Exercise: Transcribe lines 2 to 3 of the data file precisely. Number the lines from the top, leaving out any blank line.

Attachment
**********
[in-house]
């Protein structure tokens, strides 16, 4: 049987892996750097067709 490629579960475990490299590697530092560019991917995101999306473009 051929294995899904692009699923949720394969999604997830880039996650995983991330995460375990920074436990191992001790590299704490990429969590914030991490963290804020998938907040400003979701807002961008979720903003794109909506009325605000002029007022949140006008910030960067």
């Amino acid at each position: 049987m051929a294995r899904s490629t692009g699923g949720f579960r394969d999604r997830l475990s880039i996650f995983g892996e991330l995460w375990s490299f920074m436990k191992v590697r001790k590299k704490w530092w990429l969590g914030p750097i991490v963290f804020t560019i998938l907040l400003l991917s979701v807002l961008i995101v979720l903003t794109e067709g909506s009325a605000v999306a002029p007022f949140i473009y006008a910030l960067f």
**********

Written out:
């Protein structure tokens, strides 16, 4: 049987892996750097067709 490629579960475990490299590697530092560019991917995101999306473009 051929294995899904692009699923949720394969999604997830880039996650995983991330995460375990920074436990191992001790590299704490990429969590914030991490963290804020998938907040400003979701807002961008979720903003794109909506009325605000002029007022949140006008910030960067």
């Amino acid at each position: 049987m051929a294995r899904s490629t692009g699923g949720f579960r394969d999604r997830l475990s880039i996650f995983g892996e991330l995460w375990s490299f920074m436990k191992v590697r001790k590299k704490w530092w990429l969590g914030p750097i991490v963290f804020t560019i998938l907040l400003l991917s979701v807002l961008i995101v979720l903003t794109e067709g909506s009325a605000v999306a002029p007022f949140i473009y006008a910030l960067f």